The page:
Hewlett-Packard could not be reached for comment prior to deadline, but a company spokeswoman told the San Francisco Chronicle that HP has been working with scientists to study emissions, but hasn't been able to determine the chemical composition of emissions or their source in the printing system.
"HP believes that all laser printers emit nanoparticles to one degree or another," Emily Horn told the Chronicle.
Hamers noted that the study did not answer whether the printer or the toner cartridge was the source of the emissions.
"Sometimes you can get high-capacity toner cartridges or low-capacity cartridges for the same printer. It was not clear if emission differences were due to printer design or the cartridge itself. This study raises more questions than it solves, but that is the mark of a good study. You have to follow it up," Hamers said.
The researchers reporting the study were Morawska, Congrong He and Len Taplin. The study was financed by the Queensland Department of Public Works. Morawska said the study highlighted a need for governments to regulate particle emissions from laser printers. "Governments regulate emissions levels from outdoor devices such as vehicles, power stations and factories, so why not for printers?" she asked.
She suggested that people place printers in well-ventilated areas of offices and homes to allow airborne particles to disperse.
Aussie Nanny State Ping-Worthy?
We had an old printer that used to reek of burning toner each time it printer. I dealt with that smell for a over 2 years until we finally replaced it. After reading this article, I asked my boss if I could claim workmans’ comp for this... he laughed at me. =(
And mother’s milk may contain cancer cells.
"Show me just what Mohammed brought that was new, and there you will find things only evil and inhuman, such as his command to spread by the sword the faith he preached." - Manuel II Palelologus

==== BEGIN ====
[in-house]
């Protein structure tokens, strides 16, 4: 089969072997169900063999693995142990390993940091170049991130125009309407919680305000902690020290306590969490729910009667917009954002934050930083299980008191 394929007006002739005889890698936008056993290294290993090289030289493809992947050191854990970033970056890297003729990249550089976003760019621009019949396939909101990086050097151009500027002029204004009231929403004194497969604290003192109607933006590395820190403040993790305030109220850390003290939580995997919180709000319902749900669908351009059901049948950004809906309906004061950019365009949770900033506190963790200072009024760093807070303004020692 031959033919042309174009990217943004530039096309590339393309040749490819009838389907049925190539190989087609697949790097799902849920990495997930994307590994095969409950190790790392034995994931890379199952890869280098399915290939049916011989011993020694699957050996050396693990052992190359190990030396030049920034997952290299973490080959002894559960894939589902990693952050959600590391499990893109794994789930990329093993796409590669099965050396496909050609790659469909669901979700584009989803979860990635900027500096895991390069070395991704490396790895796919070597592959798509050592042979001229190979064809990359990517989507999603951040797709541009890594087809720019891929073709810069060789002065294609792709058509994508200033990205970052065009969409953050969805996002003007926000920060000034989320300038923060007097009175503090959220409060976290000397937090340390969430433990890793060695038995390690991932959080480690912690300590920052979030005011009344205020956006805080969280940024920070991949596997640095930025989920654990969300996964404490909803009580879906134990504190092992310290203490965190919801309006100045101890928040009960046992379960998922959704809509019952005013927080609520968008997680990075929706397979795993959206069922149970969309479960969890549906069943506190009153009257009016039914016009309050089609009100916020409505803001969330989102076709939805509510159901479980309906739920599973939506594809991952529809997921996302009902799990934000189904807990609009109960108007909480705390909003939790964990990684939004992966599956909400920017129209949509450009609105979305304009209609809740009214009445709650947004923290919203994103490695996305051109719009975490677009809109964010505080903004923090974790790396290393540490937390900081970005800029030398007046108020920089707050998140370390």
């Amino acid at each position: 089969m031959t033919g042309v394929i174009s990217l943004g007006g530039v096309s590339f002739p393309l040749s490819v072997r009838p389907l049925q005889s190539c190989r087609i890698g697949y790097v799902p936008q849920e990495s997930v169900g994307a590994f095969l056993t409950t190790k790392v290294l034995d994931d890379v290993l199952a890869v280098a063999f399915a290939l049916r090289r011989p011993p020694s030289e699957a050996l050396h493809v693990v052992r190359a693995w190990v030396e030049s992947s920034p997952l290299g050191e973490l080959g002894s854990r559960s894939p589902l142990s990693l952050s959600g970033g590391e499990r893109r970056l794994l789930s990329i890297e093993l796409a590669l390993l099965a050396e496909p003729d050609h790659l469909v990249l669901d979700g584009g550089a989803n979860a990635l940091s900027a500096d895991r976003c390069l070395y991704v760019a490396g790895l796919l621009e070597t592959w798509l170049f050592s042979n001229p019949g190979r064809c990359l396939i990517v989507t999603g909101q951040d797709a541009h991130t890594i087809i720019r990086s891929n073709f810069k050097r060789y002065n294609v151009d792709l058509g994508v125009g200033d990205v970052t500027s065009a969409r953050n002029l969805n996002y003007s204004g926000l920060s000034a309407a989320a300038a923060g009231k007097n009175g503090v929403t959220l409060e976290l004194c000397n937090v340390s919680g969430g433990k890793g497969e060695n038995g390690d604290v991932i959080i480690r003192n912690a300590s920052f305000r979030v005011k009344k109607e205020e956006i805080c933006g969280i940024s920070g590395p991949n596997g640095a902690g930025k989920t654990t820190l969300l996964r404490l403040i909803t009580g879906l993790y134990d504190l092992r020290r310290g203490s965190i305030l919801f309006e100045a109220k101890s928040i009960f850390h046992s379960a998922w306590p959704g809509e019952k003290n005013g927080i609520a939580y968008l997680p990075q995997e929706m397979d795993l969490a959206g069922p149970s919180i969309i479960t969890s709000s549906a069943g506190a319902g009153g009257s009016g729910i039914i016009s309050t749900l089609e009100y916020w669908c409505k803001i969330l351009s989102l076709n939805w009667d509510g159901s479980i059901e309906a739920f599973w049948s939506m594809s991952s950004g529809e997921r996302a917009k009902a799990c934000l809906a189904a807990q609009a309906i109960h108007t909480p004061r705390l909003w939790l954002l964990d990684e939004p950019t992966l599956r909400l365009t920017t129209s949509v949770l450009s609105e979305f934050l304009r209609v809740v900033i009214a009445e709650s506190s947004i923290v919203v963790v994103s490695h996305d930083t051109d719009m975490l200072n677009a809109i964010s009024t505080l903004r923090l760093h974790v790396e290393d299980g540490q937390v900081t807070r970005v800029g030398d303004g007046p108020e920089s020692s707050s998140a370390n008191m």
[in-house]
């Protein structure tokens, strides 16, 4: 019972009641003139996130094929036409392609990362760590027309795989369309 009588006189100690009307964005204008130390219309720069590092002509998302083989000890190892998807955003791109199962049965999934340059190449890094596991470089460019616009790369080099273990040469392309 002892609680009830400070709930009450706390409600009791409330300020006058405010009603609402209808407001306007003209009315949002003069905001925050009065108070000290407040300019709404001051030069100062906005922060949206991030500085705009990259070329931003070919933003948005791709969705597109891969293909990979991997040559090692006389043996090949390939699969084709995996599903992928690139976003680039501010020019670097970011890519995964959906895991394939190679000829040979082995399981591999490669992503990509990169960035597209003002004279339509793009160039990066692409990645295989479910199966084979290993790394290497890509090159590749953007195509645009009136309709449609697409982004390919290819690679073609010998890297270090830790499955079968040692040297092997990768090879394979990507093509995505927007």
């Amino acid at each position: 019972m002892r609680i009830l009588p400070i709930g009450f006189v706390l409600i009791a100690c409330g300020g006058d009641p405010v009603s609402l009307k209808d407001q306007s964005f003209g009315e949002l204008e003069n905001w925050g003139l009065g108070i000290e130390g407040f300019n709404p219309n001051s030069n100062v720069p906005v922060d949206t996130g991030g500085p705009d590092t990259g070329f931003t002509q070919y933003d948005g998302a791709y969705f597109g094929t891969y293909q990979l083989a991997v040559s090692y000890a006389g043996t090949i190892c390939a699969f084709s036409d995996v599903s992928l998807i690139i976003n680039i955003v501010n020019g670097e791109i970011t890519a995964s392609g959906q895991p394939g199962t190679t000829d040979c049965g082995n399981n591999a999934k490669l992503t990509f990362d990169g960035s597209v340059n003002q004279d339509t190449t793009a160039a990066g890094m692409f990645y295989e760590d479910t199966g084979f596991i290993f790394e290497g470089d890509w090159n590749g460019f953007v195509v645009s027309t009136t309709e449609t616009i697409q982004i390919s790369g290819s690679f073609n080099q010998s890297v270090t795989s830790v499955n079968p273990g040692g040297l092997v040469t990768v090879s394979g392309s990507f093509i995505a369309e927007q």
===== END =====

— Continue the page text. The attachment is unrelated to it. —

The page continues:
The Copy Machines must be the SUV of the office?........
*Sigh* You know, in the end, EVERYBODY dies. Safety is important, but we’ve reached a point where people need to stop worrying about any small thing that could kill them and just start enjoying life.
The sun causes cancer too!
Looks as if my HP1320 is sending out multiple posts.
Heck, I drink milk, eat meat, love my beer and ice cream on occasion. I don’t need to worry about the laser printer sitting right next to my desk because I will die.... eventually, no matter what I do.
“Photocopying Your @ss Could be Hazardous to Your Career.”
Carry on! :)
I use only soy ink in my laser printers.
And I grind the soy beans fresh every morning!
Especially when used to print love letters......
This is Nanny State Ping worthy just because “we told you so.”
It doesn't mean that we're getting rid of laser printers, it just means that there could be an unseen problem to acknowledge. I can see somebody fixing this with an airflow system and filter, but nobody's going to invent one until somebody figures out that there's a possible problem. It would take just a relative few dollars of technology, and you wouldn't have to do it on "home" machines that print relatively few pages. In an office environment where there are thousands of pages being printed each hour, the cost per page would be quite small.
As Algore would sing: “Oh, what a terrible world”.